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Wonder Woman isn’t hard to write a good movie script for.  It’s basically 300, but with women and set more in a modern era.  Even Wonder Woman’s uniform could be a throw back to the old Greek and Roman style armours that she’s been dressed in the comics.  Like the leather skirting and the knee high armoured boots.  And this would be an opportunity to not only take a chance with a female superhero, but it’d also be a chance to use a woman of colour.  Many might argue that Greece and Italy are European, so that’d mean “white people only”, but that’s grossly ignorant of history.  In Greece and Rome there were North Africans, Middle Eastern Arab and Persian people, there were Pakistani and East Indian people who all followed the trade routes.  And Wonder Woman could have been born after the Silk Road began uniting people from different areas thanks to trade.

Even keep the story of Diana being formed from clay, and given life by her mother Hippolyta.  The call back to ancient myth would be amazing.  It’d be much different than the aspects of male superheroes that always have to have one motivation; death of family or threat of destruction.  Wonder Woman is a warrior.  Plain and simple.  She’s no different than Xena in that regard.

As Gail Simone once said about DC’s holy trinity; “If you want to stop alien invasions, call Superman.  If you want a mystery solved, call Batman.  But if you want to stop a war, call Wonder Woman.”

But the needing of a Wonder Woman movie goes beyond wanting to have a kick ass lady in a superhero movie that in a genre has been dominated by men. We need a Wonder Woman movie because she represents not only a female icon, but the best of humanity, and the best of what we have to offer.  Wonder Woman is just as iconic as Superman and Batman.  Even those who don’t read comics will recognize the name, and many will recognize the outfit when they see a picture of her.  There needs to be a Wonder Woman movie, because we need more icons to be visible.  And we need diversity on our big screens and small screens.

It may sound silly, but if we want to progress as a society, to keep moving forward with our social awareness, then we need to have icons and myths that represent our ideals in this modern world.  One of those icons happens to be Wonder Woman.  And it’s about damn time that she got what she, what we all, deserve.

 
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Posted by on July 29, 2013 in Fun, randomness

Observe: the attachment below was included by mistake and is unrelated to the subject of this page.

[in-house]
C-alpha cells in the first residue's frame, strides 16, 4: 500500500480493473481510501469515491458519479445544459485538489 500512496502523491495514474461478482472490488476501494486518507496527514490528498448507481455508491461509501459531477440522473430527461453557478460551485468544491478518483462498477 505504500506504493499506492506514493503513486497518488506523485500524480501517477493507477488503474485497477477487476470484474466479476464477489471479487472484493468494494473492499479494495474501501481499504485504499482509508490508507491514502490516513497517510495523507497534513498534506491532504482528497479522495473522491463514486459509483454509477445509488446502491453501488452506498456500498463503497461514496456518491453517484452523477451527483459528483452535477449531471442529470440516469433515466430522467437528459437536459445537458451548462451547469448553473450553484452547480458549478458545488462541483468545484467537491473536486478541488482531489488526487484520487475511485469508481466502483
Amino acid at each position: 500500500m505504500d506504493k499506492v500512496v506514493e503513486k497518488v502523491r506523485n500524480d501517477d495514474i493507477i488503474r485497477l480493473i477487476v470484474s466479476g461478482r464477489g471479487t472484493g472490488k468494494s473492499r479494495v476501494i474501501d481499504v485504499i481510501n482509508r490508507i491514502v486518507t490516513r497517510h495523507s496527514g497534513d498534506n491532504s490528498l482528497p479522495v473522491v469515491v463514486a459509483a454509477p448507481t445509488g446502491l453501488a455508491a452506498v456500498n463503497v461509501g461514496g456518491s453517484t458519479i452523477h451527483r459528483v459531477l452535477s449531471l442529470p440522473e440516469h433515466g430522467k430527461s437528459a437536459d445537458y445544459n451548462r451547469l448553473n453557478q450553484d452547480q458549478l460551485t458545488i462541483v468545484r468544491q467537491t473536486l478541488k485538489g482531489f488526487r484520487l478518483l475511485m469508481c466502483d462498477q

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On the passing


The entertainment world lost two people recently.

Roger Ebert with his wife, Chaz Ebert.

Roger Ebert with his wife, Chaz Ebert.

The first came this afternoon, as it was reported that Roger Ebert, known as the man who had a critical eye on movies and was a spot light on cinema for decades, lost his battle with cancer.  He was 70 years old.

Ebert was a film critic, but he had a love of movies and indeed loved some of the cheesiest movies out there.  Because he saw them for what they should be; fun.  Not only was he a film critic, but also a prolific writer, having a column with the Chicago Sun-Times, writing his own biography, and what many might not know, he wrote a screen play for a Sex Pistols movie project which unfortunately never got off the ground.  In 2007, his fight with cancer lost him his voice, and he stopped appearing on television.

He was also a noted “raging liberal” by some.  The Pulitzer Prize winning film critic was known to have his opinions on many different topics, outside of the film industry.  Within the industry, he was critical of Hollywood for not producing films that the public wants to see.  He was a huge supporter of indie films.

The White House offered a eulogy this afternoon, and Prime Minister tweeted his condolences.  The Toronto International Film Festival gave a statement on Ebert’s passing, saying that Roger was like family.  He was there from the festival’s humble beginnings.

The second person who passed away recent was Carmine Infantino.

flash how to draw carmine infantino dc comics limited collector's edition tabloid pencils silver bronze age

Infantino was integral to the American comic book industry, helping to create some of the most iconic characters known.  Many of whom still live on today.  He is responsible for the creation of Black Canary, Batgirl, Wally West (Kid Flash), Iris West, Captain Cold, Captain Boomerang, Gorilla Grodd, and Elongated Man, all for DC Comics.  His artwork was a well known style, and his work was best known for his run on The Flash in the mid 1980s.

flashHe also worked for Marvel Comics and Warren Comics, working on titles that included Spiderwoman, Iron Man, The Incredible Hulk, and Vampirella.  Two of his comic covers, The Flash 123 and Showcase 4, remain two of the most iconic covers in comics.  As they ushered in the Silver Age of comics, and in the DC Universe, the multiverse with Earth 2.

In 2004, he sued DC for the rights to the aforementioned characters.

In the late 1960s, Infantino became an editor and was instrumental in hiring artists who would also later become editors.  He was responsible for hiring Denny O’Neill and Neal Adams, both of whom would help to reinvent Batman and create the team up of Green Lantern and Green Arrow, by creating the Hard Travelling Heroes stories.  Infantino also brought in Jack Kirby to DC Comics, who would go onto create his Fourth World universe, as well as The Demon, Kahmandi and others.